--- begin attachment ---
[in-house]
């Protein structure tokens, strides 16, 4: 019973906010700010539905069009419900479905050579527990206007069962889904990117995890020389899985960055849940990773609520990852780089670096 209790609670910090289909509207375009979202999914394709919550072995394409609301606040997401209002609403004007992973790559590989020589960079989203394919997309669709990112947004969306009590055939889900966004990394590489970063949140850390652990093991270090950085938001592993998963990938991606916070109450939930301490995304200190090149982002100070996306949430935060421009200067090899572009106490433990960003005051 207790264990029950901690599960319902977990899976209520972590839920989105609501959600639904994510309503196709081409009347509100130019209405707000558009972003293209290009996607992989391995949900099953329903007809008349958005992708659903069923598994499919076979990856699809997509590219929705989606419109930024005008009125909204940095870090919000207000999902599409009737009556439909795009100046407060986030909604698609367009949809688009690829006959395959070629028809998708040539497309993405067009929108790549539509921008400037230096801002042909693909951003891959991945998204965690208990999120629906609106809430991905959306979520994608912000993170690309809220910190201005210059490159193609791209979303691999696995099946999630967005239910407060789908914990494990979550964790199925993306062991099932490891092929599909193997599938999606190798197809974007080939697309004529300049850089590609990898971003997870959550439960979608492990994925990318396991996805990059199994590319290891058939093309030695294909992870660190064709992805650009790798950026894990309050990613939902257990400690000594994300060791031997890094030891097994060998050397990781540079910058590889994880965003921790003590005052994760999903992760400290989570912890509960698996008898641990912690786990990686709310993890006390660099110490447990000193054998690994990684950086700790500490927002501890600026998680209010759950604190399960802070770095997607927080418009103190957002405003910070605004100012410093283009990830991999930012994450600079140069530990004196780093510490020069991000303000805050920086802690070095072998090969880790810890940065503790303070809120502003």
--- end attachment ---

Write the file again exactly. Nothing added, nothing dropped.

[in-house]
């Protein structure tokens, strides 16, 4: 019973906010700010539905069009419900479905050579527990206007069962889904990117995890020389899985960055849940990773609520990852780089670096 209790609670910090289909509207375009979202999914394709919550072995394409609301606040997401209002609403004007992973790559590989020589960079989203394919997309669709990112947004969306009590055939889900966004990394590489970063949140850390652990093991270090950085938001592993998963990938991606916070109450939930301490995304200190090149982002100070996306949430935060421009200067090899572009106490433990960003005051 207790264990029950901690599960319902977990899976209520972590839920989105609501959600639904994510309503196709081409009347509100130019209405707000558009972003293209290009996607992989391995949900099953329903007809008349958005992708659903069923598994499919076979990856699809997509590219929705989606419109930024005008009125909204940095870090919000207000999902599409009737009556439909795009100046407060986030909604698609367009949809688009690829006959395959070629028809998708040539497309993405067009929108790549539509921008400037230096801002042909693909951003891959991945998204965690208990999120629906609106809430991905959306979520994608912000993170690309809220910190201005210059490159193609791209979303691999696995099946999630967005239910407060789908914990494990979550964790199925993306062991099932490891092929599909193997599938999606190798197809974007080939697309004529300049850089590609990898971003997870959550439960979608492990994925990318396991996805990059199994590319290891058939093309030695294909992870660190064709992805650009790798950026894990309050990613939902257990400690000594994300060791031997890094030891097994060998050397990781540079910058590889994880965003921790003590005052994760999903992760400290989570912890509960698996008898641990912690786990990686709310993890006390660099110490447990000193054998690994990684950086700790500490927002501890600026998680209010759950604190399960802070770095997607927080418009103190957002405003910070605004100012410093283009990830991999930012994450600079140069530990004196780093510490020069991000303000805050920086802690070095072998090969880790810890940065503790303070809120502003």